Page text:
Melania Trump says she is worried about the children.
At a Donald Trump rally in Pennsylvania Thursday, Melania — a former fashion model and wife of the Republican nominee — presented her plans for serving in the office of the first lady of the United States. Chief among them, she said, would be protecting America’s youth from constant negativity and bullying on social media.
“Our culture has gotten too mean and too rough — especially to children and teenagers,” Trump said. “We have to find a better way to talk to each other, to disagree with each other, to respect each other.”
Kids are “fragile,” she said. “They are hurt when they are made fun of, or made to feel less in looks or intelligence. This makes their life hard. It can force them to hide and retreat.”
The irony of her call for civil discourse online was not lost on many; she was taking a stand against cyberbullying while on the stump for a man notorious for personally attacking people on social media.
Melania Trump: "They are hurt when they are made fun of, or made to feel less in looks or intelligence." Hmm: pic.twitter.com/Bhv0O5xrGm— Sopan Deb (@SopanDeb) November 3, 2016
It’s a mainstay of Donald Trump’s personality. He’s a “counterpuncher,” he says, with a habit of insulting anyone remotely critical of him — whether that’s journalists, the former Miss Universe candidate he once called “Miss Piggy,” or the bereaved father of an American Army captain.
The first question at the second debate — “do you feel you're modeling appropriate and positive behavior for today's youth?” — was in direct response to an audio tape capturing Trump bragging that he could grab women “by the pussy.”
But the biggest irony of them all was that Melania’s call to protect the children from ugly and mean language is straight out of Hillary Clinton’s strategy against Trump. It’s the message Michelle Obama had on the Democratic National Convention stage, and it’s the subject of multiple striking Clinton attack ads against Trump.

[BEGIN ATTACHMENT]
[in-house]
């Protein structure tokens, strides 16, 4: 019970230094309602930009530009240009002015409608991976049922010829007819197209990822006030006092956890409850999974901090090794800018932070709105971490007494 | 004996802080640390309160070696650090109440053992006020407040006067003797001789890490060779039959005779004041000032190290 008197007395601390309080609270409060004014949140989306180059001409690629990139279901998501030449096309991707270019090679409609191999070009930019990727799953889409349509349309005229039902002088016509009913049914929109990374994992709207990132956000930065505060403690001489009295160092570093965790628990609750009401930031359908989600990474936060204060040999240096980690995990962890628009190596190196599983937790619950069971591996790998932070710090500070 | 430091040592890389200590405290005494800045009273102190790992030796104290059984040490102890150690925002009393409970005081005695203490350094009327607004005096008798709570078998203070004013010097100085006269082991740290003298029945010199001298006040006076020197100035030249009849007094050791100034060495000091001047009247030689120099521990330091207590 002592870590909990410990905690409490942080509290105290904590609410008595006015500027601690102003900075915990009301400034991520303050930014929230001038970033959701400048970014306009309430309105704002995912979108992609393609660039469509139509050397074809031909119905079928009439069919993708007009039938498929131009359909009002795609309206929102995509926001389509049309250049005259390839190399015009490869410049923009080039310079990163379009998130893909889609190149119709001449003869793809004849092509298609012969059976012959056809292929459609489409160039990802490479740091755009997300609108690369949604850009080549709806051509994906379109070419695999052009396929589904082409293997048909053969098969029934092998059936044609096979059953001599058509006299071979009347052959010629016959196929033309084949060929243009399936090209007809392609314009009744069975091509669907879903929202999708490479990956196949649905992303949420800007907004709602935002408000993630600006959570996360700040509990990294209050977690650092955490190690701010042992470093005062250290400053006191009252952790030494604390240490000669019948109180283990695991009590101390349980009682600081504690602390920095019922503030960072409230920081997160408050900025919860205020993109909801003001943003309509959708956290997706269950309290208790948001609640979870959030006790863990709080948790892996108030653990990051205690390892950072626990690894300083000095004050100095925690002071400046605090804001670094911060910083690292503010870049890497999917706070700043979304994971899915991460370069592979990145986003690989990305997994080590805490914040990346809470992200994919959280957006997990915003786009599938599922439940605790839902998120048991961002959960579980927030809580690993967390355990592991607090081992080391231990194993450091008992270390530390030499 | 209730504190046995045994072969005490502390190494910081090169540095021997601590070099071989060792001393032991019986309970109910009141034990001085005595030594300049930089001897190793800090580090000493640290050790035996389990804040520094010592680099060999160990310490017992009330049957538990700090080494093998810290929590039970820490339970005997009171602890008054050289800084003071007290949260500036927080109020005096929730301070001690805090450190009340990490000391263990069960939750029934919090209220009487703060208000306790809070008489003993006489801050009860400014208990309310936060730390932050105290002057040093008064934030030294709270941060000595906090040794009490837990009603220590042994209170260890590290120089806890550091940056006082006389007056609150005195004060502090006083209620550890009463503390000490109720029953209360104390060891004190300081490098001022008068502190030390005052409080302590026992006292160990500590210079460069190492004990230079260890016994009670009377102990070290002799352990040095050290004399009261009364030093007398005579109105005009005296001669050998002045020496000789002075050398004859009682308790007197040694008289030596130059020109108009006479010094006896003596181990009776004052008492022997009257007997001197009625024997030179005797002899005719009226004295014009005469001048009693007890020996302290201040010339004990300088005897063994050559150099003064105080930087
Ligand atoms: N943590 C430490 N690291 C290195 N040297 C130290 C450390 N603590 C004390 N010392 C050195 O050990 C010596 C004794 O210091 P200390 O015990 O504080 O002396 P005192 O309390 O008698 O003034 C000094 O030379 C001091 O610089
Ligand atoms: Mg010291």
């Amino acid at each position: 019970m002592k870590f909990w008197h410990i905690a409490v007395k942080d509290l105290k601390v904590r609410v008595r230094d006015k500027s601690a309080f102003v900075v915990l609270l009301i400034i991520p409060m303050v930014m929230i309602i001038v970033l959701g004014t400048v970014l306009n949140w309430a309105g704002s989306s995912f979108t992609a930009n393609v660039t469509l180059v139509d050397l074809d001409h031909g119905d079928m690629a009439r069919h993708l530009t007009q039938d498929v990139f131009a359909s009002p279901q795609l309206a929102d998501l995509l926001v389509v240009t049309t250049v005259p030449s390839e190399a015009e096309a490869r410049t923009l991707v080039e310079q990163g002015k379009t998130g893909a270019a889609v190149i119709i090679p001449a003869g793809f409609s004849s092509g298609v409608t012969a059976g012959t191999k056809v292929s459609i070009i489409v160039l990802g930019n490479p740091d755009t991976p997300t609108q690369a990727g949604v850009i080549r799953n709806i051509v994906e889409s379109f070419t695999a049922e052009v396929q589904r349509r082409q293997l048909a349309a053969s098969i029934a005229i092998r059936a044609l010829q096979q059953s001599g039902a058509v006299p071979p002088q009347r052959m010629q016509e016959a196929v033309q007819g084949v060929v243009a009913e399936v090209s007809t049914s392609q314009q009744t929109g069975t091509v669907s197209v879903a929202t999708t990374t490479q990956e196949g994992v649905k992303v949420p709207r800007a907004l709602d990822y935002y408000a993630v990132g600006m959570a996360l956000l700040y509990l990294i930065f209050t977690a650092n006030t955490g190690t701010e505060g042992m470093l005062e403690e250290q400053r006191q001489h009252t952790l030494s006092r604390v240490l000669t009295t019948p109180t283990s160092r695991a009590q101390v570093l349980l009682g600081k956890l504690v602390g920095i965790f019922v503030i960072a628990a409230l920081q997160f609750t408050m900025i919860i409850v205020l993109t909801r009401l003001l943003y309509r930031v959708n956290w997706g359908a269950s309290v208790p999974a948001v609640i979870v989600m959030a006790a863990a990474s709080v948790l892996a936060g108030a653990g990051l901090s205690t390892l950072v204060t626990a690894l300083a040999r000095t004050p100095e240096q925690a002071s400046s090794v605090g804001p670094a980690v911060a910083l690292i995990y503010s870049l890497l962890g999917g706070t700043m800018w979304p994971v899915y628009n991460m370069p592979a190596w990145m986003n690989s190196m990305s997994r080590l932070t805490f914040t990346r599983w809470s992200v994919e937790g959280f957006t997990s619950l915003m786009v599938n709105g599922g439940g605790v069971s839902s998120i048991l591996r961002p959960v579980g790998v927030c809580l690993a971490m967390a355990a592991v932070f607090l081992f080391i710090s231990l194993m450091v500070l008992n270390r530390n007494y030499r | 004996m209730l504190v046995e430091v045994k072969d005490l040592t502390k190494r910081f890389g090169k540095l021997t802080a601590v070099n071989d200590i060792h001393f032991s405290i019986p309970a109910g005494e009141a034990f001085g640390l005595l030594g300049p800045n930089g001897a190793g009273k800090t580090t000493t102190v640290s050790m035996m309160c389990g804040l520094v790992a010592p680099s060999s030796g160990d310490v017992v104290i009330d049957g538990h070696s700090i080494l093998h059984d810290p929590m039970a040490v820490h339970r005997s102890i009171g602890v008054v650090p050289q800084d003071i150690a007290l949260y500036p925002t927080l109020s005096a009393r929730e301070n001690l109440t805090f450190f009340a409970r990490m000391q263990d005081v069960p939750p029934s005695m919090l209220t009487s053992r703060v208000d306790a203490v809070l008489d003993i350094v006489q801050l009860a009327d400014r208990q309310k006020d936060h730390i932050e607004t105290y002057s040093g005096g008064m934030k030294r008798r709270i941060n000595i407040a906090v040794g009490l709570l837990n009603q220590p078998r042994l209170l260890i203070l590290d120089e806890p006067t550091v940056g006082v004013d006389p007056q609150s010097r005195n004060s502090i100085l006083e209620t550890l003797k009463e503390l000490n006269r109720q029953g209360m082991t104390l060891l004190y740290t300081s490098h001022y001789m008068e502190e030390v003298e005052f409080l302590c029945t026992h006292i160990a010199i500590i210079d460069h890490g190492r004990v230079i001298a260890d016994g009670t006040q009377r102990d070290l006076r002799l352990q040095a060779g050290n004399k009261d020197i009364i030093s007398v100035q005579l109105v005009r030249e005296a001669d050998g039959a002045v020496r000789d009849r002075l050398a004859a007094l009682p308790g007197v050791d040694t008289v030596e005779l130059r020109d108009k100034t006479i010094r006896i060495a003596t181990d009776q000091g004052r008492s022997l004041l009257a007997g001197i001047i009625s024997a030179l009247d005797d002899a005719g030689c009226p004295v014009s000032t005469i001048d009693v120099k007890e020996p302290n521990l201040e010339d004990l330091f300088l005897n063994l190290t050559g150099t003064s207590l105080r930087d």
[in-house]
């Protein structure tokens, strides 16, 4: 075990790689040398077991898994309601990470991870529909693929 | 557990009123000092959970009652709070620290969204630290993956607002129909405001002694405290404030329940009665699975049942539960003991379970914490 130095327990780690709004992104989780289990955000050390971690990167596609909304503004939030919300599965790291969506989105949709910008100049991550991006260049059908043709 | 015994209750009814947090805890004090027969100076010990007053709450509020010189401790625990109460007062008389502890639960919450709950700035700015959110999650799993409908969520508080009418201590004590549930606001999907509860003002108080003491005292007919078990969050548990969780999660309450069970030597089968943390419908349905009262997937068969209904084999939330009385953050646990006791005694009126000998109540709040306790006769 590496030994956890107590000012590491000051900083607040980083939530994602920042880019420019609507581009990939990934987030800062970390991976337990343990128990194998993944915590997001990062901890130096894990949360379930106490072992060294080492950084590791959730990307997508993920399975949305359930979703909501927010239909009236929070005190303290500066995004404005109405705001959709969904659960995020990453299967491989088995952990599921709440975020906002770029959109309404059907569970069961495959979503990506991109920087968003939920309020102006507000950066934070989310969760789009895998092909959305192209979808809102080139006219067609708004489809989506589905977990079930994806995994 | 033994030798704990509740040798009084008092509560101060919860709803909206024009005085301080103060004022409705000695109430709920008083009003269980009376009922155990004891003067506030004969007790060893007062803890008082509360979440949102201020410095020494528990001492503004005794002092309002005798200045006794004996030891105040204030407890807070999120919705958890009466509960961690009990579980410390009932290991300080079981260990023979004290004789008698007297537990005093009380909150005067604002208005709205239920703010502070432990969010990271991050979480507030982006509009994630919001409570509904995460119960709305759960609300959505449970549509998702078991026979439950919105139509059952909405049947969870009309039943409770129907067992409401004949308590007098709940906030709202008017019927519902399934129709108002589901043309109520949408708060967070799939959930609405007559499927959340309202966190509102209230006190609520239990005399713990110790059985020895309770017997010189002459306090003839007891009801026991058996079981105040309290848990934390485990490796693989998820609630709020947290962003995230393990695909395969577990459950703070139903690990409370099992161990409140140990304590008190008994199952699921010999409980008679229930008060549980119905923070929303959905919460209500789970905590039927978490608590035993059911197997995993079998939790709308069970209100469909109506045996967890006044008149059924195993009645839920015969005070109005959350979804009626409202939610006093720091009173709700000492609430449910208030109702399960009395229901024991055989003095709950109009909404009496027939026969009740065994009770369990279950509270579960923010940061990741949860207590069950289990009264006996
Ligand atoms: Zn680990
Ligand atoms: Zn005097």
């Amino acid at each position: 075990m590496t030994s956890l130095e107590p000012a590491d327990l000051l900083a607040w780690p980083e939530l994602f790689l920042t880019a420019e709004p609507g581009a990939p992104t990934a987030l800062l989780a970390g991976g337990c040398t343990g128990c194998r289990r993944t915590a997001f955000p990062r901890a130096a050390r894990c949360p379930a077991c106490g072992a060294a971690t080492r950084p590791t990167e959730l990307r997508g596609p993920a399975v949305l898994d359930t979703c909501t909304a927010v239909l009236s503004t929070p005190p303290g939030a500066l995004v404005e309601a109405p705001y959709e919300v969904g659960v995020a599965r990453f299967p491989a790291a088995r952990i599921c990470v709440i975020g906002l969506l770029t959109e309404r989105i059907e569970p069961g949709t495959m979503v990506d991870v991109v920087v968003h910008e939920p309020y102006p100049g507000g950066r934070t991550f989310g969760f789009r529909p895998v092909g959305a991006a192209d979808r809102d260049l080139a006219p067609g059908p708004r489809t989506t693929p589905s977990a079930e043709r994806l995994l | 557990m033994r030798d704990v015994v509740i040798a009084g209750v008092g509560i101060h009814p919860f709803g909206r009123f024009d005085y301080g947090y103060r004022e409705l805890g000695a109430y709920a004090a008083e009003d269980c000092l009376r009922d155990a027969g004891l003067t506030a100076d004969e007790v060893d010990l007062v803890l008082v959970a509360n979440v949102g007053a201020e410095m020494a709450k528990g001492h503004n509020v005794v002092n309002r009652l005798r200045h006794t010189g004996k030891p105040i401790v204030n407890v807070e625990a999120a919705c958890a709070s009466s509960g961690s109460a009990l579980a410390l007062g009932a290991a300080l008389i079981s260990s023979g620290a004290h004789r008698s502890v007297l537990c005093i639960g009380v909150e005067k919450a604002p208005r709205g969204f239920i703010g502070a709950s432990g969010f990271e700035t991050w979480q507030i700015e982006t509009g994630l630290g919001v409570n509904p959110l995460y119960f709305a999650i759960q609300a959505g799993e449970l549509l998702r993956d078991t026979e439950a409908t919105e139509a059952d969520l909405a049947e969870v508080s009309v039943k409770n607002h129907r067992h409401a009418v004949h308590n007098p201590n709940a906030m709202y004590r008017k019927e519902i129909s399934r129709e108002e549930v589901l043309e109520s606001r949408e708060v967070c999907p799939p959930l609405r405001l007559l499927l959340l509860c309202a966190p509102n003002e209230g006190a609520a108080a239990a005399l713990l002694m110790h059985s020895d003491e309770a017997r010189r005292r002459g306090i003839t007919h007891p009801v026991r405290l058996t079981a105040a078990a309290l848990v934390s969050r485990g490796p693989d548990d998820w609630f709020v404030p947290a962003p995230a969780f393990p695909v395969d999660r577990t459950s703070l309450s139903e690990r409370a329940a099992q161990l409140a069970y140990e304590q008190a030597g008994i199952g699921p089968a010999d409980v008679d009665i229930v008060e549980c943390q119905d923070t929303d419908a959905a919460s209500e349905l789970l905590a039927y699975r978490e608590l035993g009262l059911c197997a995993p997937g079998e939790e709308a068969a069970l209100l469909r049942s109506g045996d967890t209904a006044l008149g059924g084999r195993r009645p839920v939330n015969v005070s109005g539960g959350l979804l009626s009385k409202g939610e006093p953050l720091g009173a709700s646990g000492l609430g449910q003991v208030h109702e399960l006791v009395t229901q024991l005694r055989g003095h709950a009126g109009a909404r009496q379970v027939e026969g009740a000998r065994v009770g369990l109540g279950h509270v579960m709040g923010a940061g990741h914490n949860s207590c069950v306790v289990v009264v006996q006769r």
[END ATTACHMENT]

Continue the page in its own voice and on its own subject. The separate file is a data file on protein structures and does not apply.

Melania is concerned about cyberbullying, about a culture that has gotten “too mean and rough.” So is Clinton — and it also happens to be her most successful argument against Trump.
Melania Trump just took another page out of Michelle Obama’s book
This isn’t the plagiarism case from the Republican National Convention when Melania Trump lifted Michelle Obama’s exact words. No, this time, Trump is standing for the cause at the crux of Obama’s argument against Donald Trump.
When Obama got up onstage at the DNC, she didn’t name Donald Trump once. She didn’t need to. Her speech was about being a role model — how American children look up to the president and first lady and the moral and cultural responsibilities of the highest office in the United States. She was talking about her own family:
That is what Barack and I think about every day as he tried to guide and protect our girls from the challenges of this unusual life in the spotlight. How we urged them to ignore those who question their father’s citizenship or faith. How we insist that the hateful language they hear from public figures on TV does not represent the true spirit of this country. How we explain that when someone is cruel or acts like a bully, you don't stoop to their level. Our motto is, when they go low, we go high.
With every word we utter, with every action we take, we know our kids are watching us. We as parents are the most important role model.
To her audience, the message was clear: Donald Trump is not that role model.
It’s a message that has proven particularly successful for the Clinton campaign — she has framed herself as the candidate of women and children. As my colleague Matt Yglesias writes, “The goal is to present a message that a person who thinks abortion should be illegal or who doesn’t like the idea of big government spending programs could conceivably find persuasive.”
Now Melania is trying to convince those same women that she will make it a priority in the White House, too. You just have to ignore all the things her husband has said and done.